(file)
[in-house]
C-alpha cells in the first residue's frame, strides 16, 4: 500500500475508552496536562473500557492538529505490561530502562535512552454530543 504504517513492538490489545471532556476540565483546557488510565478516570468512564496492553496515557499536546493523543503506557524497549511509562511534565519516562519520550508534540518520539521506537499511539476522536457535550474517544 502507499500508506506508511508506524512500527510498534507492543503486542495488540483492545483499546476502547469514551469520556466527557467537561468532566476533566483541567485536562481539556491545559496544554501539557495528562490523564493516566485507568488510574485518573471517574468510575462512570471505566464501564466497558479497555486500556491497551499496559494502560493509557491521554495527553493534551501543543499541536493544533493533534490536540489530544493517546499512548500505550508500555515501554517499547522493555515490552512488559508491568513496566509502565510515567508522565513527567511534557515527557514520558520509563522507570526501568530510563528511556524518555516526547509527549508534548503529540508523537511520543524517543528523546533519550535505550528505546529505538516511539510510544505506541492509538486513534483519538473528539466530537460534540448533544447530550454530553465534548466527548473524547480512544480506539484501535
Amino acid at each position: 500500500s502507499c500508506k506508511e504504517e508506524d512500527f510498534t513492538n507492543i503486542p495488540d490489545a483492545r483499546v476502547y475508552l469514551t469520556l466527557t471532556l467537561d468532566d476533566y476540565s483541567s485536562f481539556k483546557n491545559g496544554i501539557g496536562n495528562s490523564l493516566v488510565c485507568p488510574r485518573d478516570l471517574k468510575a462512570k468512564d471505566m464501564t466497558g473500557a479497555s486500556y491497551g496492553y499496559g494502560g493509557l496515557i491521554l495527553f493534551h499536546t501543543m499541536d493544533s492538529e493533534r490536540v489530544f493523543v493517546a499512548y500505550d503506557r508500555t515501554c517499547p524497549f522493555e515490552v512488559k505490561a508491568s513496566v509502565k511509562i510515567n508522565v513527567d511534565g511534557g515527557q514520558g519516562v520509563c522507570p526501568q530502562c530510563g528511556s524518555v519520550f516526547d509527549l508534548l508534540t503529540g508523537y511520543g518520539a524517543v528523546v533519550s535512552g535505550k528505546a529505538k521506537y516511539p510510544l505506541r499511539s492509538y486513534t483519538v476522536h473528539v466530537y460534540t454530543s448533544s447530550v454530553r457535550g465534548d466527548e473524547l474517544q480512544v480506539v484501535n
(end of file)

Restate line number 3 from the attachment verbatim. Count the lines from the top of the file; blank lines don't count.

Amino acid at each position: 500500500s502507499c500508506k506508511e504504517e508506524d512500527f510498534t513492538n507492543i503486542p495488540d490489545a483492545r483499546v476502547y475508552l469514551t469520556l466527557t471532556l467537561d468532566d476533566y476540565s483541567s485536562f481539556k483546557n491545559g496544554i501539557g496536562n495528562s490523564l493516566v488510565c485507568p488510574r485518573d478516570l471517574k468510575a462512570k468512564d471505566m464501564t466497558g473500557a479497555s486500556y491497551g496492553y499496559g494502560g493509557l496515557i491521554l495527553f493534551h499536546t501543543m499541536d493544533s492538529e493533534r490536540v489530544f493523543v493517546a499512548y500505550d503506557r508500555t515501554c517499547p524497549f522493555e515490552v512488559k505490561a508491568s513496566v509502565k511509562i510515567n508522565v513527567d511534565g511534557g515527557q514520558g519516562v520509563c522507570p526501568q530502562c530510563g528511556s524518555v519520550f516526547d509527549l508534548l508534540t503529540g508523537y511520543g518520539a524517543v528523546v533519550s535512552g535505550k528505546a529505538k521506537y516511539p510510544l505506541r499511539s492509538y486513534t483519538v476522536h473528539v466530537y460534540t454530543s448533544s447530550v454530553r457535550g465534548d466527548e473524547l474517544q480512544v480506539v484501535n